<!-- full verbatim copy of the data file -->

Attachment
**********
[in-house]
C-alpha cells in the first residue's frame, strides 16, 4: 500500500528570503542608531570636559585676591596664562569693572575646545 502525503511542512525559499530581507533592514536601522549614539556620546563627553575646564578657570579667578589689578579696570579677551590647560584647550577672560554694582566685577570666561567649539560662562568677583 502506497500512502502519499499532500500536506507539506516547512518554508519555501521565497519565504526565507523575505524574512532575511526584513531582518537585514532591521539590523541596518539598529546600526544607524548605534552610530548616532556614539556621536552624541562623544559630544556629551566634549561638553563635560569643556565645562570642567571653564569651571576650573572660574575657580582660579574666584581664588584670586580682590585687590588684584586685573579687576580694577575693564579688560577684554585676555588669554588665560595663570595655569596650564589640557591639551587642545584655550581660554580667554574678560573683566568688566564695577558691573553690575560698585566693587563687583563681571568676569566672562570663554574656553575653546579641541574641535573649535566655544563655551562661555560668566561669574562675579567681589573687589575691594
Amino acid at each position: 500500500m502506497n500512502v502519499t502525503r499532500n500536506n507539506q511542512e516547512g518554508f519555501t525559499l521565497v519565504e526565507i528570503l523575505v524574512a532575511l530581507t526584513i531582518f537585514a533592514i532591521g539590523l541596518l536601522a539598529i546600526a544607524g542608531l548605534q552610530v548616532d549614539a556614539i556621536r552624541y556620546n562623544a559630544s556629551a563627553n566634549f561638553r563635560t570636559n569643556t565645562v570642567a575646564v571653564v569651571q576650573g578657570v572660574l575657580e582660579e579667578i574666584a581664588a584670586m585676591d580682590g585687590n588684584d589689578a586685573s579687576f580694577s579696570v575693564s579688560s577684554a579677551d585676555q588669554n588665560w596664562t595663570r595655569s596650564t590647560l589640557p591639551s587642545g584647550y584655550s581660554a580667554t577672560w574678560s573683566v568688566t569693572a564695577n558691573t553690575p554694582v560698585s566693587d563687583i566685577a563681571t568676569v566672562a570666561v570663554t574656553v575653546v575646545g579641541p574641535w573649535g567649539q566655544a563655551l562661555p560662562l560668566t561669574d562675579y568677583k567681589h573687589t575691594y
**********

[in-house]
C-alpha cells in the first residue's frame, strides 16, 4: 500500500528570503542608531570636559585676591596664562569693572575646545 502525503511542512525559499530581507533592514536601522549614539556620546563627553575646564578657570579667578589689578579696570579677551590647560584647550577672560554694582566685577570666561567649539560662562568677583 502506497500512502502519499499532500500536506507539506516547512518554508519555501521565497519565504526565507523575505524574512532575511526584513531582518537585514532591521539590523541596518539598529546600526544607524548605534552610530548616532556614539556621536552624541562623544559630544556629551566634549561638553563635560569643556565645562570642567571653564569651571576650573572660574575657580582660579574666584581664588584670586580682590585687590588684584586685573579687576580694577575693564579688560577684554585676555588669554588665560595663570595655569596650564589640557591639551587642545584655550581660554580667554574678560573683566568688566564695577558691573553690575560698585566693587563687583563681571568676569566672562570663554574656553575653546579641541574641535573649535566655544563655551562661555560668566561669574562675579567681589573687589575691594
Amino acid at each position: 500500500m502506497n500512502v502519499t502525503r499532500n500536506n507539506q511542512e516547512g518554508f519555501t525559499l521565497v519565504e526565507i528570503l523575505v524574512a532575511l530581507t526584513i531582518f537585514a533592514i532591521g539590523l541596518l536601522a539598529i546600526a544607524g542608531l548605534q552610530v548616532d549614539a556614539i556621536r552624541y556620546n562623544a559630544s556629551a563627553n566634549f561638553r563635560t570636559n569643556t565645562v570642567a575646564v571653564v569651571q576650573g578657570v572660574l575657580e582660579e579667578i574666584a581664588a584670586m585676591d580682590g585687590n588684584d589689578a586685573s579687576f580694577s579696570v575693564s579688560s577684554a579677551d585676555q588669554n588665560w596664562t595663570r595655569s596650564t590647560l589640557p591639551s587642545g584647550y584655550s581660554a580667554t577672560w574678560s573683566v568688566t569693572a564695577n558691573t553690575p554694582v560698585s566693587d563687583i566685577a563681571t568676569v566672562a570666561v570663554t574656553v575653546v575646545g579641541p574641535w573649535g567649539q566655544a563655551l562661555p560662562l560668566t561669574d562675579y568677583k567681589h573687589t575691594y